This is the sufficient and necessary ground for a sincere and universal mutual respect among all religious traditions. Catholicism will not accept that, because it takes its descriptors of “God” as literal fact, not metaphor. … and that is the problem. Taking a metaphor literally is the source of anthropomorphism.
The words are fluid and relative … and the “thing” — in this case “God” — is unknown … what is central and guiding is the relationship. The existential relationship is understood from within, because we directly experience existence, material energy, which is our bodies, our selves. But “what” we are related to (the source of our existence, material energy), and “how” existence is sustained (the self-embrace, the conatus) is not clearly “known” even though it is my very self and therefore somatically (bodily) and thoroughly understood!
Understanding as opposed to “knowledge” is also true for a relationship between human beings. When I say I “know” my wife, for example, I don’t mean conceptual knowledge … some sort of scientific or literal definition. I mean I know “what she’s like.” It is in and through the relationship that I understand her … not through scientific, psychological or medical data. It is not her height, weight, age, body temperature, blood pressure, medical records, … even psychiatrists’ reports … that tell me who she is. For words to describe the person as apprehended in the relationship, I have recourse to poetry and poetic symbols — metaphor.
I may write one poem in which I call her a butterfly … and then in another a soaring eagle. As a matter of literal fact, she is neither. The relationship is clearly understood without words but it creates words — metaphors — to express itself … and to express itself ever anew because of new circumstances, or new depths of the relationship … or new insights into the significance of words and images.
Now let’s apply that analogy to religion. The relationship in this case is to “God” … But really … what is “God”? We don’t know. The only thing we know is how we are related: I am existentially dependent on what I call “God.” I express the relationship in metaphor. The metaphors are chosen to express my understanding of the relationship. Religions are community poems, stories, legends, myths, about an unknown reality whose existential self-donation is our very selves. This relationship is rightly called apophatic, meaning that there are no words that literally apply … not because the thing we’re talking about is not real, … or that we are not in touch with or not aware of it, but because it is not a “thing out there.” It is a relationship I connaturally experience as myself! In this particular relationship, the common transactional element — “what” we (“God” and I) hold in common — is the existence of the particular configuration of material energy that is me. My physical presence in the world, such as I am, is for me the primary metaphor for “God.”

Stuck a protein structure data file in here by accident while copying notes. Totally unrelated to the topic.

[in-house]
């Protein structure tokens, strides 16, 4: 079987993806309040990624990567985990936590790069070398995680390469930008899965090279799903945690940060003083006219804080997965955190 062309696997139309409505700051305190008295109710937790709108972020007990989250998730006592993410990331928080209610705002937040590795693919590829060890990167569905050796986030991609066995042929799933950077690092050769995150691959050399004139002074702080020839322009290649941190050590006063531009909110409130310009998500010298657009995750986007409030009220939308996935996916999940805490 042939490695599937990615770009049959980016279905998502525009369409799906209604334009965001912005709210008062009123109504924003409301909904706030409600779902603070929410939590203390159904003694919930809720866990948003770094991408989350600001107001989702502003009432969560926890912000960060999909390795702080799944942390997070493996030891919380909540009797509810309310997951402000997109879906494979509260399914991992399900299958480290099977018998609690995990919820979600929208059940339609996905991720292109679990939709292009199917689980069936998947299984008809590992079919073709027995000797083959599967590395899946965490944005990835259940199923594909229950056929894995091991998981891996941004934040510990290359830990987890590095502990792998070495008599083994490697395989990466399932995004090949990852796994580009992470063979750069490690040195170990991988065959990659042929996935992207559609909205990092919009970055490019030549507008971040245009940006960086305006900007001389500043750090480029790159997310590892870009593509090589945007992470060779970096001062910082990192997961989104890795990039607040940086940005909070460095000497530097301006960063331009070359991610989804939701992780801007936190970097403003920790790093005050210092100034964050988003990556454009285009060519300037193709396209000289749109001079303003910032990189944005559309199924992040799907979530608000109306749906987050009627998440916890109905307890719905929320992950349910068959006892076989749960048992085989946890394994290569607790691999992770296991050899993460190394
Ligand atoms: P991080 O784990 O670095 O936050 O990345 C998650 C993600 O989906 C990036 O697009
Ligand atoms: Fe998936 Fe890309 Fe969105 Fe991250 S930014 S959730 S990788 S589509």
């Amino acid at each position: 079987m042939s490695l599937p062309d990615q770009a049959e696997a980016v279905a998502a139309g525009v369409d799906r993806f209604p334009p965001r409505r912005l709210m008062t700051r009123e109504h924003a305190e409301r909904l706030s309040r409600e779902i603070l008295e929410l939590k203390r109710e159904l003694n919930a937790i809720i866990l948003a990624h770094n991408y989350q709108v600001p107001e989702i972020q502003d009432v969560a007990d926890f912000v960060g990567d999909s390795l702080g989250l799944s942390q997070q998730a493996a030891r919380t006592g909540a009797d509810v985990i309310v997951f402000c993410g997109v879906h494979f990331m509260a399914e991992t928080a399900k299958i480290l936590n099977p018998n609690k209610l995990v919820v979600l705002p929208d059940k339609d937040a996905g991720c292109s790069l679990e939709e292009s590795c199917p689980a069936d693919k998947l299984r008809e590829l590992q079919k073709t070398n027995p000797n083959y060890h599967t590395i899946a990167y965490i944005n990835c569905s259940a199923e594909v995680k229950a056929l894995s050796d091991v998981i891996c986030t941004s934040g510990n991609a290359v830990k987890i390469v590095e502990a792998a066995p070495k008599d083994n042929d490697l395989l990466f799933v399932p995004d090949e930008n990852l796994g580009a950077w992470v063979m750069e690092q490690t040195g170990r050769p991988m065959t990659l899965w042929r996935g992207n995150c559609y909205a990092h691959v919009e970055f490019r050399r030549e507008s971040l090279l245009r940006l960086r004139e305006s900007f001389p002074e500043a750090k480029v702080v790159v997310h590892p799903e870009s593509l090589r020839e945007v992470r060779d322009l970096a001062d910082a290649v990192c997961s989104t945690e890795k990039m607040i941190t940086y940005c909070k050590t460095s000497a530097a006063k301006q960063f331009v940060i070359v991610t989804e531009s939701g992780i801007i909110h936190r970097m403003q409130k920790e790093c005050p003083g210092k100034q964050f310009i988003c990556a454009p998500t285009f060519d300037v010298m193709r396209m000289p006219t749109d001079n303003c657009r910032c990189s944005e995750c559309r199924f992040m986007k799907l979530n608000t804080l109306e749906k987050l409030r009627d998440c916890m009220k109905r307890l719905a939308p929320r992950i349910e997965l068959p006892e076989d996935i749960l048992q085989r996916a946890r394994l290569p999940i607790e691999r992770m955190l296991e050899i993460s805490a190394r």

We should not be surprised that something as intimate and all embracing as our relationship to our very own existence should have been mythicized and poetized and ritualized and celebrated in thousands of different ways around the globe. Paul said “all the peoples grope after” this unknown God. But we don’t have to look very far, he adds, it’s near to each of us … for it is where we live and move and have our being.
matter’s energy and the words of religion
The “thing” humankind has called “God” is revealed through an existential relationship that objectively sustains us. What “thing,” then, in our experience, actually provides us with our existence and our sense of the sacred? That “thing” is not a thing at all, I submit, but the process we know as universal material energy; and we know it quite well. Material energy is a self-donating dynamism entirely sufficient to account for our existence as well as the existence of everything, its associated conatus (drive to survive), its sustaining matrix and our sense of the sacred.